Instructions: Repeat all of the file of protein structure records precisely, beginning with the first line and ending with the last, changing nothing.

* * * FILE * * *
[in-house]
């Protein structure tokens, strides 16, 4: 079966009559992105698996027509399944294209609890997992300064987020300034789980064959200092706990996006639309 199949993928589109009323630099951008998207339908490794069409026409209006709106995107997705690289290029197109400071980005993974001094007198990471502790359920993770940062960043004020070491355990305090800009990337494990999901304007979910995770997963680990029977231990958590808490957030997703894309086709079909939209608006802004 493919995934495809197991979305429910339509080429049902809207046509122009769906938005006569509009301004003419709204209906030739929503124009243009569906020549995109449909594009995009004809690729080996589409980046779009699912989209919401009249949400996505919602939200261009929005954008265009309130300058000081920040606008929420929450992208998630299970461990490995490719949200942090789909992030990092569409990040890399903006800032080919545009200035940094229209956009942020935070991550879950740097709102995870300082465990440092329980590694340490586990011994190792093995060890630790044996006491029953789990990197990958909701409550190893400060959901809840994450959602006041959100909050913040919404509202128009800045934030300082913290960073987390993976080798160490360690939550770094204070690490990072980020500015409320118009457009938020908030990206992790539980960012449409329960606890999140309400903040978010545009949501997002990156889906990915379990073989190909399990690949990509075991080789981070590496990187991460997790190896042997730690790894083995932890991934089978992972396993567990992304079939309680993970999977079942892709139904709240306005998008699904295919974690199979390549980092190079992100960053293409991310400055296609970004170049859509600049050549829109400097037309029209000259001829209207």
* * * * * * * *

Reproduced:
[in-house]
């Protein structure tokens, strides 16, 4: 079966009559992105698996027509399944294209609890997992300064987020300034789980064959200092706990996006639309 199949993928589109009323630099951008998207339908490794069409026409209006709106995107997705690289290029197109400071980005993974001094007198990471502790359920993770940062960043004020070491355990305090800009990337494990999901304007979910995770997963680990029977231990958590808490957030997703894309086709079909939209608006802004 493919995934495809197991979305429910339509080429049902809207046509122009769906938005006569509009301004003419709204209906030739929503124009243009569906020549995109449909594009995009004809690729080996589409980046779009699912989209919401009249949400996505919602939200261009929005954008265009309130300058000081920040606008929420929450992208998630299970461990490995490719949200942090789909992030990092569409990040890399903006800032080919545009200035940094229209956009942020935070991550879950740097709102995870300082465990440092329980590694340490586990011994190792093995060890630790044996006491029953789990990197990958909701409550190893400060959901809840994450959602006041959100909050913040919404509202128009800045934030300082913290960073987390993976080798160490360690939550770094204070690490990072980020500015409320118009457009938020908030990206992790539980960012449409329960606890999140309400903040978010545009949501997002990156889906990915379990073989190909399990690949990509075991080789981070590496990187991460997790190896042997730690790894083995932890991934089978992972396993567990992304079939309680993970999977079942892709139904709240306005998008699904295919974690199979390549980092190079992100960053293409991310400055296609970004170049859509600049050549829109400097037309029209000259001829209207």